Finborough Theatre, London – until 29 September 2018
Tony Harrison’s play is pretty hard going but once it focuses on the central story, it becomes a fascinating insight into the devastating impact that weapons of mass destruction have had on humanity.
Weapons of mass destruction have had a huge impact on humanity across the centuries and Tony Harrison highlights this with flair as he examines the attitudes of those who created such weapons such as Sir Hiram Maxim, inventor of the machine gun, and Fritz Haber’s poisonous gas that would go on to destroy his own people in the Holocaust.
For this revival, Jimmy Walters has created a lively production that captures the messages of Harrison’s uniquely styled play and features some flamboyant performances from the all female cast.
But as the show begins, initially it doesn’t seem all that promising. There is far too much silliness in its approach of what the play is essentially about that it comes across as lacking in clarity and purpose. The early scenes where the women (set in 1915) are working in the factories taking over the jobs of men during the war to then decide to take this a step further and decide to play some of the inventors of modern technological warfare themselves – just don’t seem to make sense.
However, this slowly changes as the audience begin to get an understanding of why these inventors decided to create machine guns or chlorine gas (mainly for the purpose of ‘protecting’ humanity rather than destroying it). Square Rounds shows how this decision making was flawed and how the use of weapons of mass destruction is still impacting on society around the world today in all sorts of conflicts.
There are many good speeches throughout Square Rounds that highlight the horror of what these creations could cause, written as rhythmic poetry that beautifully translates into the performances and capturing the audience’s attention effectively. In particular, the many conversations between Fritz Haber and his wife Clara are powerful and moments that show the potential serious consequences of what Haber has created even as he stubbornly says “problems can be solved with a scientific mind”.
However, some of the speeches can feel slightly heavy handed – particularly when it comes to the science behind it all. It is fascinating but it can make the pace of the story slow down and make it frustrating in places to watch – particularly during the science lesson routine.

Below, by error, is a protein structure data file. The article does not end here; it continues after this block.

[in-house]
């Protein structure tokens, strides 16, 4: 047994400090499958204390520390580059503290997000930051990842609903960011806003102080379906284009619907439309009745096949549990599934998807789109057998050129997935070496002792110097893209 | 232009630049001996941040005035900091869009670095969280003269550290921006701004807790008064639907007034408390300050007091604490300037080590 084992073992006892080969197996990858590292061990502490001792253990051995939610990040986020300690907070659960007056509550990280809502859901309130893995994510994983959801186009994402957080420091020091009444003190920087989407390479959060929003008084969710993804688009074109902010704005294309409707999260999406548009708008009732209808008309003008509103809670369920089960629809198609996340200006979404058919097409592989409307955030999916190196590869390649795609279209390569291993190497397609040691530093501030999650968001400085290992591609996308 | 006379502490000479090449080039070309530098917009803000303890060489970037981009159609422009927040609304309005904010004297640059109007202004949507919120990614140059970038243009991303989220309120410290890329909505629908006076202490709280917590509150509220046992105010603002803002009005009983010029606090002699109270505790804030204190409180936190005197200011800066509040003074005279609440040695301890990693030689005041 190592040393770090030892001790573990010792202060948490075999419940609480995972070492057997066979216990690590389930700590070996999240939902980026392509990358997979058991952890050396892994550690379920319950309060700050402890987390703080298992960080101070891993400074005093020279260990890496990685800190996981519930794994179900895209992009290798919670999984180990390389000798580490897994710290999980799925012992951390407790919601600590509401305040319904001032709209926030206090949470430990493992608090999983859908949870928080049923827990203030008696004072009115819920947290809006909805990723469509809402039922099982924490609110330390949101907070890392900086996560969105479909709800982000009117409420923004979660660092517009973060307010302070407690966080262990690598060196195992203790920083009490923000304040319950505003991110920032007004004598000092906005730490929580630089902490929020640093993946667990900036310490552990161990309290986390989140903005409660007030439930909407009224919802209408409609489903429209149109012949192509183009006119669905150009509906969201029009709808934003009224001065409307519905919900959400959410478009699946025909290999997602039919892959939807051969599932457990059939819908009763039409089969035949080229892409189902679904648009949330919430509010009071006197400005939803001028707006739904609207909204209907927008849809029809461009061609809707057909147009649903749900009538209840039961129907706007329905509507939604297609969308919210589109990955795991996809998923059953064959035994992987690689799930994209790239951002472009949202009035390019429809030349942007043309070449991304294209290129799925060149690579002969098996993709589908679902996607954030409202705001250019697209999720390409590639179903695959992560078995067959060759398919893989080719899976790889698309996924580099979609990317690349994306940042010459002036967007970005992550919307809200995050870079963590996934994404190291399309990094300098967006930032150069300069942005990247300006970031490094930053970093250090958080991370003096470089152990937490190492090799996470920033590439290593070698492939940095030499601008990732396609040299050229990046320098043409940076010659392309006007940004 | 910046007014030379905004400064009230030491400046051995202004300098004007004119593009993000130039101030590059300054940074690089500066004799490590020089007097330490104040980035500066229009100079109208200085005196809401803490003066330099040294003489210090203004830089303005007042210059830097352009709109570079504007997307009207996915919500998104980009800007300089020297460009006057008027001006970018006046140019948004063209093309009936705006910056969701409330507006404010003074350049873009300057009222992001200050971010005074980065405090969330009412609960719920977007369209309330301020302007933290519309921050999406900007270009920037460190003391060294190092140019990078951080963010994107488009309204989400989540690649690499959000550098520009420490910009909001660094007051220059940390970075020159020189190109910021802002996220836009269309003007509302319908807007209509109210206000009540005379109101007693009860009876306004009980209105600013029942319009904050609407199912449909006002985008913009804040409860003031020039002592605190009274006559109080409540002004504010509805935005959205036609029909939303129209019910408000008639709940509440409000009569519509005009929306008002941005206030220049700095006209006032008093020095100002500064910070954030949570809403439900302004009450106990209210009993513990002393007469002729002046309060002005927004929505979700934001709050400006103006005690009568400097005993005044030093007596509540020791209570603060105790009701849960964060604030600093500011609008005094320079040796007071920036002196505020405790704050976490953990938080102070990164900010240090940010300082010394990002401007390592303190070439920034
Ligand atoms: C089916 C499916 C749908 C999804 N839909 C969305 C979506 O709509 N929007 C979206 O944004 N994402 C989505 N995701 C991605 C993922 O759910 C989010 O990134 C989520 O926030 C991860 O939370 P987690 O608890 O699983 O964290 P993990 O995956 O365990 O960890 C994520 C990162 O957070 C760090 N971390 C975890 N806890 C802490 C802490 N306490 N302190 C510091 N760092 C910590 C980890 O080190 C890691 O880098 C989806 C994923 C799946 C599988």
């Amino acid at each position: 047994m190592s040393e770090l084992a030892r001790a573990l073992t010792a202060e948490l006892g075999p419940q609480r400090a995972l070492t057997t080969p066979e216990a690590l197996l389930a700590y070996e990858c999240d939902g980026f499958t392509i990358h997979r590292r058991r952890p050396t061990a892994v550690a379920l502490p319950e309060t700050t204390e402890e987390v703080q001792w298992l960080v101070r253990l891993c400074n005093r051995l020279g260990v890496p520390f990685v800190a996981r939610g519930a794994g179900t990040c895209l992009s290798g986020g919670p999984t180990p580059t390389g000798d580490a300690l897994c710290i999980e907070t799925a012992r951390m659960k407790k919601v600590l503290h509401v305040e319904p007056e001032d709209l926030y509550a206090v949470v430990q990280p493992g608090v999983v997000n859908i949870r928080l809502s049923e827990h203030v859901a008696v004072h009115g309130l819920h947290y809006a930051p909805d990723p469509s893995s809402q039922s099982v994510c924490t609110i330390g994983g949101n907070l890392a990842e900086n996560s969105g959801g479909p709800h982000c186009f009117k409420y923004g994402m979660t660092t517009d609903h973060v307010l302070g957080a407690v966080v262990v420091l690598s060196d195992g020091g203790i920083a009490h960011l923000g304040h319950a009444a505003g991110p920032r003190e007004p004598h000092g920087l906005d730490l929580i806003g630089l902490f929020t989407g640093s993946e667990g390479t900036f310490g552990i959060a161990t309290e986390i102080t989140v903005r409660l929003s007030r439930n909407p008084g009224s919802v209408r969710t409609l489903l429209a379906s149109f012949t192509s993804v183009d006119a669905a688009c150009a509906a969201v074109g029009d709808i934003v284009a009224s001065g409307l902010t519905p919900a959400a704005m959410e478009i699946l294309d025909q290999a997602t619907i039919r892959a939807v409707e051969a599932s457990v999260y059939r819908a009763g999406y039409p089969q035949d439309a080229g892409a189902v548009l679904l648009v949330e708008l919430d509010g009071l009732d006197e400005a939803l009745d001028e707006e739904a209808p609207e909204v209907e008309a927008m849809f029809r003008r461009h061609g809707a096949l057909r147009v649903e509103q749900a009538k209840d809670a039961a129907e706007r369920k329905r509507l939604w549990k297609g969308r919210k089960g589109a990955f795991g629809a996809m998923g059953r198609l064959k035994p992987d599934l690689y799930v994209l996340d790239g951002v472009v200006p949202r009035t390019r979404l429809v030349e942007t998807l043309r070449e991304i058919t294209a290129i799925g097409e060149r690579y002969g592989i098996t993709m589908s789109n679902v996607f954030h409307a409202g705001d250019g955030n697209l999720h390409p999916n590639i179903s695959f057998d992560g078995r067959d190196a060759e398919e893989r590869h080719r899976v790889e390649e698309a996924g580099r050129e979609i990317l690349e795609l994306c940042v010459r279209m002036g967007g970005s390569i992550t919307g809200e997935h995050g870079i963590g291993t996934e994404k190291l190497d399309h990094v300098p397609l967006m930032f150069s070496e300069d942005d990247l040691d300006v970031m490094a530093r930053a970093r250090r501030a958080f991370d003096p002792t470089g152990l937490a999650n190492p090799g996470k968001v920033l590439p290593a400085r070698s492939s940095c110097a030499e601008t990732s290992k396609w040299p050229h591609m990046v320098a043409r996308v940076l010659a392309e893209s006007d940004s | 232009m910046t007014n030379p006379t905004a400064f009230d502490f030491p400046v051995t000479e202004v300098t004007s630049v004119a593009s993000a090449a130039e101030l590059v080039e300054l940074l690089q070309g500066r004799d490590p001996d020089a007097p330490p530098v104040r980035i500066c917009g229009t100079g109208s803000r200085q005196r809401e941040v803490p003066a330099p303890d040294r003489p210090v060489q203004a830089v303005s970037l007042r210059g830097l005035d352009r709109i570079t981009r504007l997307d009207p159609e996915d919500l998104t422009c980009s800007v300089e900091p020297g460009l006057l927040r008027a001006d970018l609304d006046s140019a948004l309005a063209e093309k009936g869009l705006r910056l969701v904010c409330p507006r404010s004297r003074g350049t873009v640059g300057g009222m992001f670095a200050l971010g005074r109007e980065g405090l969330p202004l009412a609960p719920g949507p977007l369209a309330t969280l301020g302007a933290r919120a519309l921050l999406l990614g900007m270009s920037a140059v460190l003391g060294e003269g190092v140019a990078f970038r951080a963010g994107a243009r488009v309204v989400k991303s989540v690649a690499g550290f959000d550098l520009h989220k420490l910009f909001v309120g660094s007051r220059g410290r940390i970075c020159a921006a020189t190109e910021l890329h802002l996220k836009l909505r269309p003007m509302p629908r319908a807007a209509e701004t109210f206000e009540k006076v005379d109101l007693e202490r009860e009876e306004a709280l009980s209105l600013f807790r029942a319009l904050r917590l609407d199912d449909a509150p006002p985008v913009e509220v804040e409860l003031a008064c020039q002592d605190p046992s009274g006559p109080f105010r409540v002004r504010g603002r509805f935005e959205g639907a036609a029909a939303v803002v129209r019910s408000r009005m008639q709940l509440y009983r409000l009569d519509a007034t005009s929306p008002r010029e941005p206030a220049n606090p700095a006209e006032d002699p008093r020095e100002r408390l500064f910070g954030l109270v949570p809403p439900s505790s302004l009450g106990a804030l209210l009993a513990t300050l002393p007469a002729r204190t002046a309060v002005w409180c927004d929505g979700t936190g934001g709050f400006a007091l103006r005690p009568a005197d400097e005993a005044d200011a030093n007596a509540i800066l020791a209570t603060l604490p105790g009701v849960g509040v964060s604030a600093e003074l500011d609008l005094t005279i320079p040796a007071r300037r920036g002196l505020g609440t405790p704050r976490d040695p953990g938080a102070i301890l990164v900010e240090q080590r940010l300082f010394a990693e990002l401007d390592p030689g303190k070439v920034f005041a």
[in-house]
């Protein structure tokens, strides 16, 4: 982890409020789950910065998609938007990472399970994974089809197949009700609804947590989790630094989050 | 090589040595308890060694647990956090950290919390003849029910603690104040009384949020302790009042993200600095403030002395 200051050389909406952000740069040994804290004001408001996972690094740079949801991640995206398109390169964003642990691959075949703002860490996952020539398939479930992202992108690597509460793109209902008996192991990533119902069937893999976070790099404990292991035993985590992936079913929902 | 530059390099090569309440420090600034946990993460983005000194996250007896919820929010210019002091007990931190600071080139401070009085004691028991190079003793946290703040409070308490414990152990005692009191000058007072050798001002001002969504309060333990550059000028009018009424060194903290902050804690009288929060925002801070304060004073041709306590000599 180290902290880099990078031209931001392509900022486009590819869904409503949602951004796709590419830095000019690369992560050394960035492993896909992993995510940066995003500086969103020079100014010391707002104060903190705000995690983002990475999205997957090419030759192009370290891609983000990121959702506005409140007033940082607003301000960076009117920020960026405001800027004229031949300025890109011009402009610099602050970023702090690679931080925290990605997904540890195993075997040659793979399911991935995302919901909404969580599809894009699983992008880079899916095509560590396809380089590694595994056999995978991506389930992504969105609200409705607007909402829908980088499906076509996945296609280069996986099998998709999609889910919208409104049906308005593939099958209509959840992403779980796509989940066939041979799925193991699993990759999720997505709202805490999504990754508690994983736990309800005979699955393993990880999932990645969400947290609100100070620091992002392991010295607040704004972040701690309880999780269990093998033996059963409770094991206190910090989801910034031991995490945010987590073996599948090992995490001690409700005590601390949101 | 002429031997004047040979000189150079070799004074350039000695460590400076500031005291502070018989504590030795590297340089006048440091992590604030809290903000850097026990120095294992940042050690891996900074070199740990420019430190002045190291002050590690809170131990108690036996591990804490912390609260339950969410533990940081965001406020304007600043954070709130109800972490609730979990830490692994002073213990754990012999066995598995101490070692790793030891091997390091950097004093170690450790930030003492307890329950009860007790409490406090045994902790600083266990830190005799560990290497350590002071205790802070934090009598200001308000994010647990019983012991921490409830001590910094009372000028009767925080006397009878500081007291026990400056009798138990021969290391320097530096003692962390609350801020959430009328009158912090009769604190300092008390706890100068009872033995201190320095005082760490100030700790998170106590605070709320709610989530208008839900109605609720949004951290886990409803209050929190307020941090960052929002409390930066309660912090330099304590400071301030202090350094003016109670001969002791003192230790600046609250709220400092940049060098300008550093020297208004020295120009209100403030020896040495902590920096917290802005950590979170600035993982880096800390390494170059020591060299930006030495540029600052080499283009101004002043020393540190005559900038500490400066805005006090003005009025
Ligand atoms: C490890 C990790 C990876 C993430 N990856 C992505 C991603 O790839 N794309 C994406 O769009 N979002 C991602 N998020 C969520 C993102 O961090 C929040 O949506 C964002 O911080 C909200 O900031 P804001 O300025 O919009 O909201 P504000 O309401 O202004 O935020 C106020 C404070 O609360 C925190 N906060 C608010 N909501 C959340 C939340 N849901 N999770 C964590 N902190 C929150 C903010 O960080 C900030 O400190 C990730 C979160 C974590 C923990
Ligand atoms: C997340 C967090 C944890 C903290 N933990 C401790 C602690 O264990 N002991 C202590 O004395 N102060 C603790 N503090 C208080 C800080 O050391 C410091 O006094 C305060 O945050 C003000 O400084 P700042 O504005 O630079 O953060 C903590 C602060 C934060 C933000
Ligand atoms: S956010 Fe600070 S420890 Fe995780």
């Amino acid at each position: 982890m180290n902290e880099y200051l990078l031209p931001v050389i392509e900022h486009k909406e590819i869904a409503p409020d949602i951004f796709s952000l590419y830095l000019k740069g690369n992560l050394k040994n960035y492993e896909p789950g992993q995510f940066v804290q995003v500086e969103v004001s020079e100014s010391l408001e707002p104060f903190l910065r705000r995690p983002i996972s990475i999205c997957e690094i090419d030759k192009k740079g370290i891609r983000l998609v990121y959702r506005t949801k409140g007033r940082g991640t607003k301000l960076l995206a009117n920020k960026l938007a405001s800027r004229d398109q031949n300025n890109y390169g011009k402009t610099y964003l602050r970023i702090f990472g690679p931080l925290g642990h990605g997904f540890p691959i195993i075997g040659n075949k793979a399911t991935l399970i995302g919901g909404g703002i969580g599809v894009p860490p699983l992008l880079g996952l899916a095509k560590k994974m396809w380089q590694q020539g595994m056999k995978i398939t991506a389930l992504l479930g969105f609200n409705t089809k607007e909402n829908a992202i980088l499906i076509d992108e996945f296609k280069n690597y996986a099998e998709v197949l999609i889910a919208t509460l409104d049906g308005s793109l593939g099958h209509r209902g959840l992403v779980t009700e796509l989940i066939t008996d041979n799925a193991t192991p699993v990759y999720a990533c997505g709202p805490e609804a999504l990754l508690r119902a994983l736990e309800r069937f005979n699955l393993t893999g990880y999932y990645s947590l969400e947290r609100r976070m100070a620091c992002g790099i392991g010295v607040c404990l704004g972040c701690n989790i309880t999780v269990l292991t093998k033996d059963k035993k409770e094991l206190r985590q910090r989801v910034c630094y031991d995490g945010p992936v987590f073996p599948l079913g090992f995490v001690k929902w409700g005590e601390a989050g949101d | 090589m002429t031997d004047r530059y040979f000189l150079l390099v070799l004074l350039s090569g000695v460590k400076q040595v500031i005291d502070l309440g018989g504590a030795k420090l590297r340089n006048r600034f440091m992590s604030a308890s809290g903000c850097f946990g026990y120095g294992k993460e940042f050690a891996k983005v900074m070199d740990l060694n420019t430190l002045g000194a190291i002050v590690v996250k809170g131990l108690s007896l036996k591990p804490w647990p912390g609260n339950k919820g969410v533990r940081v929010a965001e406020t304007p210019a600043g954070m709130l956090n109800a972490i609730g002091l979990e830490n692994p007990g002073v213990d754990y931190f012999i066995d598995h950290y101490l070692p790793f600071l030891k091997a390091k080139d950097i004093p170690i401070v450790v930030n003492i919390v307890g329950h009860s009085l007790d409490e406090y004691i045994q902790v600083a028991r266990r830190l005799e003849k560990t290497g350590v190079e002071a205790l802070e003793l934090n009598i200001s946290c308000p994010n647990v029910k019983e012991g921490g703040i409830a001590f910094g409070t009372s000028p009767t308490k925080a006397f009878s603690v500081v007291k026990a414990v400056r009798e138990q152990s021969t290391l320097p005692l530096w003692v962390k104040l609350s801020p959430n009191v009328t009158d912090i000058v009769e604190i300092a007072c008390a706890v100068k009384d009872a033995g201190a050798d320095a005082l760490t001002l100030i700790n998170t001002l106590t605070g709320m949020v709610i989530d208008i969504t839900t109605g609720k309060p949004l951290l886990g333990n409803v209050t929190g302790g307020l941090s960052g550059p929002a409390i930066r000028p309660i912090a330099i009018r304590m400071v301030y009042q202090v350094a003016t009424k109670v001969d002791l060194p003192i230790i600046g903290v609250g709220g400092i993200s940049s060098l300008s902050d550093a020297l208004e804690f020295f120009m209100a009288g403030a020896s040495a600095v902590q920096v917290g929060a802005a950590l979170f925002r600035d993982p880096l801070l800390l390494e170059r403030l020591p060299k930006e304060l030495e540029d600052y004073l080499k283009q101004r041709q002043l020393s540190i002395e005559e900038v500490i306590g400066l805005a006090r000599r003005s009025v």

The play is filled with fascinating characters such as Justus Von Liebig and Sir William Crooks. But while their contribution is noted it seems that they are dismissed too quickly. In this instance it feels as though it would have been better if the play had exclusively concentrated on the work of Fritz Haber, Sir Hiram Maxim and Hudson Maxim and the impact that their inventions had on World War I.
While the play itself is in need of some editing, the performances in this production are strong. In particular Philippa Quinn as Fritz Haber is splendid in highlighting his own obsession with his invention and the idea it will prevent further harm to humanity. Quinn manages to capture his eccentricities with ease but also a sense of vulnerability as he soon realises the horror of what he has created in a moving scene towards the end of the show. Meanwhile, Gracy Goldman makes for a strongly charismatic Clara – her frustration and worry always reflected well and the only character who doesn’t feel exaggerated.
There is no denying the importance of Square Rounds, particularly in 2018 in which it serves as a suitable warning. However, it feels as though it is trying to be two different things – entertainingly eccentric or a powerful anti-war piece and these two conflicting approaches don’t blend well together coherently.
By Emma Clarendon
Square Rounds continues to play at the Finborough Theatre until the 29th September. For more information visit: https://www.finboroughtheatre.co.uk/productions/2018/square-rounds.php